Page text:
0216VETERANSaudGainesville lawyer J. Kevin Tharpe talks about an often-overlooked health care benefit that veterans or a veteran’s spouse can receive.
A Gainesville estate planning attorney has found that many people visiting his office or attending workshops he has held on asset protection are veterans.
And many of them have overlooked or are unaware of a particular benefit that can provide veterans, spouses of veterans, or widows or widowers of veterans up to $1,842 monthly to pay for home health, assisted living or nursing home care, said J. Kevin Tharpe.
"It is not connected to the veteran’s service, per se," he said. "The disability was not caused by their service. ... For example, a veteran who has Alzheimer’s would be eligible, at least medically, for this benefit."
Tharpe, a member of the National Academy of Elder Law Attorneys, plans to hold the free workshops at 11:30 a.m.-1 p.m. Tuesday at the Hall County Library System’s Spout Springs branch in South Hall and 10 a.m.-noon Thursday at the Frances Meadows Center in Gainesville.
Paying for long-term care is "probably the biggest No. 1 question my clients ask me," he said. "It’s a huge issue. It’s probably, to me, one of the biggest risks facing people over the age of 55 today."
Estate taxes used to be the huge concern, but the tax-free "limit has been raised so high — right now it’s $3.5 million — that a lot of people are not facing that. But long-term care is not a respecter of wealth."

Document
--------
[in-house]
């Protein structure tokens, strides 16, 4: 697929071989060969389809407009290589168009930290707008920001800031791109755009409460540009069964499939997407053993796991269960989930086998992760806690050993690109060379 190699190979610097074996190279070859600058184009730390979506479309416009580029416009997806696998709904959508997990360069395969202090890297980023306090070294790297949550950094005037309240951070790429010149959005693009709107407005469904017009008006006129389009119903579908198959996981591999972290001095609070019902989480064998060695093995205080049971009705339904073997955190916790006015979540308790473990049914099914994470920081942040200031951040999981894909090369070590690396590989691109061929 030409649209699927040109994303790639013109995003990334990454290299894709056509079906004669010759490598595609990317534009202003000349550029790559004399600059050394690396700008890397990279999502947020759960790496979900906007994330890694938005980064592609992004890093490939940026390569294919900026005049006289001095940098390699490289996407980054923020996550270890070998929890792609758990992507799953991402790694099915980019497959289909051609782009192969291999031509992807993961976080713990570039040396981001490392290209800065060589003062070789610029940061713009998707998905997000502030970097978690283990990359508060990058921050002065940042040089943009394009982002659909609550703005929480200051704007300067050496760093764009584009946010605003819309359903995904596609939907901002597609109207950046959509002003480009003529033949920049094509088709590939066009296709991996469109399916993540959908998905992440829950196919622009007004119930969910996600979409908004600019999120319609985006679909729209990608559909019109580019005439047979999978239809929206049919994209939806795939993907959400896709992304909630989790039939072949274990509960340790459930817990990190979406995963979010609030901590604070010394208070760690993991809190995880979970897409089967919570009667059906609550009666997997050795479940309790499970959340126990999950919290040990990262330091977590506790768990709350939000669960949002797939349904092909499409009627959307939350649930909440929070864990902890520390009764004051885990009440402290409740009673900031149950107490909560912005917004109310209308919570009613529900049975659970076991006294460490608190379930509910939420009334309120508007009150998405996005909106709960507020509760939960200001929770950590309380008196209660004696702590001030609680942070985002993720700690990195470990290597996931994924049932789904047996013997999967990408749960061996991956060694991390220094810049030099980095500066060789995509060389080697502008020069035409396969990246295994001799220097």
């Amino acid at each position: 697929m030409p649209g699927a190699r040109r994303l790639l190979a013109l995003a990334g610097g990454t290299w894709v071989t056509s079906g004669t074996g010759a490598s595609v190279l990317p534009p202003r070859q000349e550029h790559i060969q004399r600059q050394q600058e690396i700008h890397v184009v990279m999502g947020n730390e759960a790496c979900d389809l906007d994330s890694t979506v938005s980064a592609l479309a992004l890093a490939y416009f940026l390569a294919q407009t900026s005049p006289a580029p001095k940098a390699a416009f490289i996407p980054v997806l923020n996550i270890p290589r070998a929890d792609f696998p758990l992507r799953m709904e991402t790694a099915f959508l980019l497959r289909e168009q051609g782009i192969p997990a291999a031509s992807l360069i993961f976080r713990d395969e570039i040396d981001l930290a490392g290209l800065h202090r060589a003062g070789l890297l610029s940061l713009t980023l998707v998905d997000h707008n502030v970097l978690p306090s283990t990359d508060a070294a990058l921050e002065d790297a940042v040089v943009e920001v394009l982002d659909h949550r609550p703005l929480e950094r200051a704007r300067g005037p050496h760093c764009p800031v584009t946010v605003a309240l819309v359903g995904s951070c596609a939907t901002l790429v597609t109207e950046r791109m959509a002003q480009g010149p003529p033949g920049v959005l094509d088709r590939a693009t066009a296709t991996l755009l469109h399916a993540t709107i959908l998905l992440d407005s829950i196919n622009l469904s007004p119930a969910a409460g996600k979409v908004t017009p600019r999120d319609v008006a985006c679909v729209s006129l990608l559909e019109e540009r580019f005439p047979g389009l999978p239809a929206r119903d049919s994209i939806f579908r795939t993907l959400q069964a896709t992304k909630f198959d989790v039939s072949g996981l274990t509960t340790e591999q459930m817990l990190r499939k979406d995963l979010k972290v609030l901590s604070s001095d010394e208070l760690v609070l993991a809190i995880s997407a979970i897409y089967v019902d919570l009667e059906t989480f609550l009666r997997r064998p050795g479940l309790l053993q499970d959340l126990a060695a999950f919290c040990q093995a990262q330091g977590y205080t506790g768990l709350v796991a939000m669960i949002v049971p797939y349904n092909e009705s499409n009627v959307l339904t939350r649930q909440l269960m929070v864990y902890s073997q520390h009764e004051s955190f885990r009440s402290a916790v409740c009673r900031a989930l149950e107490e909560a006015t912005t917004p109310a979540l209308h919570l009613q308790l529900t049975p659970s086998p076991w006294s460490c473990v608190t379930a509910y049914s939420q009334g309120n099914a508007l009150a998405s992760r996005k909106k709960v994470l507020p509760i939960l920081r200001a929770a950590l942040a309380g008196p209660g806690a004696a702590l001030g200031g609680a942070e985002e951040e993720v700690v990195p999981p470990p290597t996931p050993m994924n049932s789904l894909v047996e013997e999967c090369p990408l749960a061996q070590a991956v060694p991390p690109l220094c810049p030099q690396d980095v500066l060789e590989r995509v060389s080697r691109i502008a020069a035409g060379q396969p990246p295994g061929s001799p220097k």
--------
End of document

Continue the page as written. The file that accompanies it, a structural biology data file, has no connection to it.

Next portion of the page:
To qualify for the "aide and attendance" benefit, the veteran must have served 90 consecutive days in the military, one day of which is during war.
Also, they must have a disability "that requires the attendance of an aide to help them with the activities of daily living, or they are blind or they’re in a nursing home," Tharpe said.
Finally, veterans must meet financial criteria.
A married spouse can qualify for as much as $1,842 monthly.
"If your net income is zero, then you’re going to get the
(maximum amount). If your net income is $1,841, then you’re going to get a dollar a month or basically you won’t qualify," Tharpe said.
The benefit is "many times is the difference between staying at home and going to a nursing home or the difference between staying in an assisted-living facility and going to a nursing home," he said.
Tharpe said that many veterans assume they don’t qualify for the benefit because they make too much money or have too many assets.
However, "like Medicaid, there are certain assets that are counted ... and aren’t counted," he said.
The veteran workshops are a first for Tharpe. He is planning others throughout North Georgia.
"I believe we owe (veterans) a tremendous debt of gratitude," said Tharpe, who is not a veteran. "I feel like this is a small way I can give back."